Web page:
THE LEDE: The Defense Department will release its first strategy for cyberspace on Thursday at Fort McNair in Washington, D.C. Deputy Secretary of Defense William Lynn and Gen. James E. Cartwright, vice chairman of the Joint Chiefs of Staff, will unveil the strategy, which is expected to focus more on deterring attacks on military networks than laying out a cyberwar plan for attacking enemy states.
A Defense spokesman previously acknowledged that a cyber-attack from a hostile nation could result in a physical response by the U.S. military should it be determined kinetic force is warranted. The Pentagon will reportedly advocate using economic sanctions and other diplomatic means to hold the perpetrators of cyber-attacks accountable. Lynn is also expected to announce a half-billion dollars in new funding for cybersecurity research and development.
Rockefeller calls for investigation of News Corp.: Senate
Commerce Chairman Jay Rockefeller (D-W.Va.) issued the following
statement late Tuesday on recent reports that News Corp.’s News of
the World engaged in phone tapping and other illegal activity:
"The reported hacking by News Corporation newspapers against a range of individuals—including children—is offensive and a serious breach of journalistic ethics. This raises serious questions about whether the company has broken U.S. law, and I encourage the appropriate agencies to investigate to ensure that Americans have not had their privacy violated. I am concerned that the admitted phone hacking in London by the News Corp. may have extended to 9/11 victims or other Americans. If they did, the consequences will be severe."
NAB backs new House spectrum bill: Reps. John Dingell (D-Mich.) and Gene Green (D-Texas) introduced a comprehensive spectrum bill on Monday that closely follows legislation passed by the Senate Commerce Committee last month, with some additional protections for broadcasters. H.R. 2482 is a counterpart to legislation from Senate Commerce Chairman Jay Rockefeller (D-W.Va.) and ranking member Kay Bailey Hutchison (R-Texas) that would reallocate the valuable D block of spectrum to first responders to build a national, interoperable public-safety network. The House bill differs from the Senate version in that it explicitly prevents the Federal Communications Commission (FCC) from seizing spectrum or punishing broadcasters for not taking part in a single incentive auction.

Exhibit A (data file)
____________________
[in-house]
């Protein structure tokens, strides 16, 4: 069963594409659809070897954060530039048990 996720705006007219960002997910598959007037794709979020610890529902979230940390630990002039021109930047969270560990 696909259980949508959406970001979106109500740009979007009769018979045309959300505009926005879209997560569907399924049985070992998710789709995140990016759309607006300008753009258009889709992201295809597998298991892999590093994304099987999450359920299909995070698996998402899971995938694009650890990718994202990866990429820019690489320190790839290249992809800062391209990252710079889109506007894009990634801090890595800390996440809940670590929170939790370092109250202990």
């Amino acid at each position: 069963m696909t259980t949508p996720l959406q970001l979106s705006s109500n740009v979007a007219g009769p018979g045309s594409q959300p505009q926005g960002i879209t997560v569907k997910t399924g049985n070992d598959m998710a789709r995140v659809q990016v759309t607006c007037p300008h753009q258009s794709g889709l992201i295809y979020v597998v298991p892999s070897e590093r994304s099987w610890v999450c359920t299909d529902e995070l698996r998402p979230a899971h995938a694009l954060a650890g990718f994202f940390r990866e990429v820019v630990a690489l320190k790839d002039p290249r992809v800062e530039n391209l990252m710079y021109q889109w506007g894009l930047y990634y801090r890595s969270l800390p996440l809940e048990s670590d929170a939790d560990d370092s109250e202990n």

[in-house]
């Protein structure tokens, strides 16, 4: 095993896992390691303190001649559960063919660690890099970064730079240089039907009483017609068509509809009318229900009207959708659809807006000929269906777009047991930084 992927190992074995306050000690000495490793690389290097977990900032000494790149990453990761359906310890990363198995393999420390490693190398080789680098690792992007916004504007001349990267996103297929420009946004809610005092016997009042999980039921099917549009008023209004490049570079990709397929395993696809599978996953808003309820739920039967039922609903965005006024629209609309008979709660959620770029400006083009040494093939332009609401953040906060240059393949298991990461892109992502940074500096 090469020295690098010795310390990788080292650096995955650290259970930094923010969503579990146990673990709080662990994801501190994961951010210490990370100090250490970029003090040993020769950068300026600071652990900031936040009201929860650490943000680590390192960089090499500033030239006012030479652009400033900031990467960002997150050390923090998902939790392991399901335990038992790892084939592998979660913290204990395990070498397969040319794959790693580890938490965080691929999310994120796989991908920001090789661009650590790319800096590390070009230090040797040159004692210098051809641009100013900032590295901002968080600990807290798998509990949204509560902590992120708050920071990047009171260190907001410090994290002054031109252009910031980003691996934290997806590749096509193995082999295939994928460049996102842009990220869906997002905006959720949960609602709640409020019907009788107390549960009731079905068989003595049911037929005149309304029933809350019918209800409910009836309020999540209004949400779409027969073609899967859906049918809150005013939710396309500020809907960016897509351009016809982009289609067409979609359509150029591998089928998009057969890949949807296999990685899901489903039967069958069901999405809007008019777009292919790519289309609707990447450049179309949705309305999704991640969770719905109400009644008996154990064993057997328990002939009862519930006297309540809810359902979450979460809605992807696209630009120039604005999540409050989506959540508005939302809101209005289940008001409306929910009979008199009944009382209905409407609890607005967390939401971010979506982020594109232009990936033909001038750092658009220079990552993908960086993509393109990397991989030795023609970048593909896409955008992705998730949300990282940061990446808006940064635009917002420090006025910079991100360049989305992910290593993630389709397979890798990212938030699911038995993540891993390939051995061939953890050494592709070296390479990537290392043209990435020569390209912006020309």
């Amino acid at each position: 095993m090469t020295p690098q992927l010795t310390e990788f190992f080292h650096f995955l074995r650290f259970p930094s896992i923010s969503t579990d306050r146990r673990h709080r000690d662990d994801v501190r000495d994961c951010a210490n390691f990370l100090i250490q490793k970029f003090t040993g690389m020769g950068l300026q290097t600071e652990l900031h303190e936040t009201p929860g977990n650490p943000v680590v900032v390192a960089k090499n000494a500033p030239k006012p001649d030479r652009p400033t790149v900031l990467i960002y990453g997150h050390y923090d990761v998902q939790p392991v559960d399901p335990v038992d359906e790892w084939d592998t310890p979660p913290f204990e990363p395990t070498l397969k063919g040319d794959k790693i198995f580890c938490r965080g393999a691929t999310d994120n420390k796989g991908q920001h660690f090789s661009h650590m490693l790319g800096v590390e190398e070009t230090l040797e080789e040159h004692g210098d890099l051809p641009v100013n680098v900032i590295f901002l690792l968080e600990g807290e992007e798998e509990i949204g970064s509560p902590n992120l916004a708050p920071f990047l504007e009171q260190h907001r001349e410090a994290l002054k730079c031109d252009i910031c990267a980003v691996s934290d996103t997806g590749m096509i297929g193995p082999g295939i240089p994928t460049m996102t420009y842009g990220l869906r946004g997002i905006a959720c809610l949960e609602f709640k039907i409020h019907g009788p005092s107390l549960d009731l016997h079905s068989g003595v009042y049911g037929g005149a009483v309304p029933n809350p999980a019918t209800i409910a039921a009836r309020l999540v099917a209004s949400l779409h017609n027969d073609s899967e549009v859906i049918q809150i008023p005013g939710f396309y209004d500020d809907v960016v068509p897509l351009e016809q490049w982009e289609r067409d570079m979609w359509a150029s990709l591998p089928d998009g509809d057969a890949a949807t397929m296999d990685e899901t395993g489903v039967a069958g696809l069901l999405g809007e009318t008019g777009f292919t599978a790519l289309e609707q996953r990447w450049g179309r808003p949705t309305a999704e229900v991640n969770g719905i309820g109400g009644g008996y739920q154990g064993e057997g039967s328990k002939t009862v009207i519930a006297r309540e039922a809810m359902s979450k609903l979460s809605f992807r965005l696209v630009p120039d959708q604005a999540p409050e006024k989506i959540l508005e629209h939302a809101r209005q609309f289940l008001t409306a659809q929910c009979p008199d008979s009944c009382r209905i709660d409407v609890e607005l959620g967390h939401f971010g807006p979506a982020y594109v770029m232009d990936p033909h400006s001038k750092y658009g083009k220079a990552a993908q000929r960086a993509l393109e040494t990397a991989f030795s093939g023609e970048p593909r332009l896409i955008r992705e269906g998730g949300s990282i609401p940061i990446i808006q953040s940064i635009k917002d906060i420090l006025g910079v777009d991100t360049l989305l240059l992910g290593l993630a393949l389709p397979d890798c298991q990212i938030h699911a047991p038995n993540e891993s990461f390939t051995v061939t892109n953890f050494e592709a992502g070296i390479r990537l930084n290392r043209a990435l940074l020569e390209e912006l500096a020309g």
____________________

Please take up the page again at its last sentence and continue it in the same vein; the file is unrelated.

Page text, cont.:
The National Governors Association came out in support of the Rockefeller-Hutchison bill recently, adding their voice to the White House and the House Homeland Security Committee. The main opposition to reallocating the D block appears based on the House Energy and Commerce Committee, where members on both sides of the aisle prefer to auction the spectrum and use some of the resulting funds to build a separate public-safety network.
Privacy advocate opposes data retention provision in child-porn bill: Electronic Privacy Information Center executive director Marc Rotenberg
told the House Judiciary Committee Tuesday he opposes the data retention and
liability provisions included in H.R. 1981, which was introduced in May
by Chairman Lamar Smith (R-Texas) and Rep. Debbie Wasserman Schultz
(D-Fla.). The bill would force ISPs to retain data on which IP addresses were used
by consumers for up to 18 months. Crime subpanel Chairman James Sensenbrenner (R-Wis.) was also opposed to the bill.
Rotenberg argued that forcing companies to retain more data for longer is contrary to current trends in data security, which encourage deleting data frequently to minimize risk in the event of a breach. He also suggested the data would be used to prosecute crimes other than child pornography and said the bill gives ISPs complete legal immunity for the data retained. Smith told Rotenberg he took his concerns seriously, but if the provision is unclear he would "give the benefit of the doubt to saving the children."
The Federal Communications Commission held its July open meeting on Tuesday: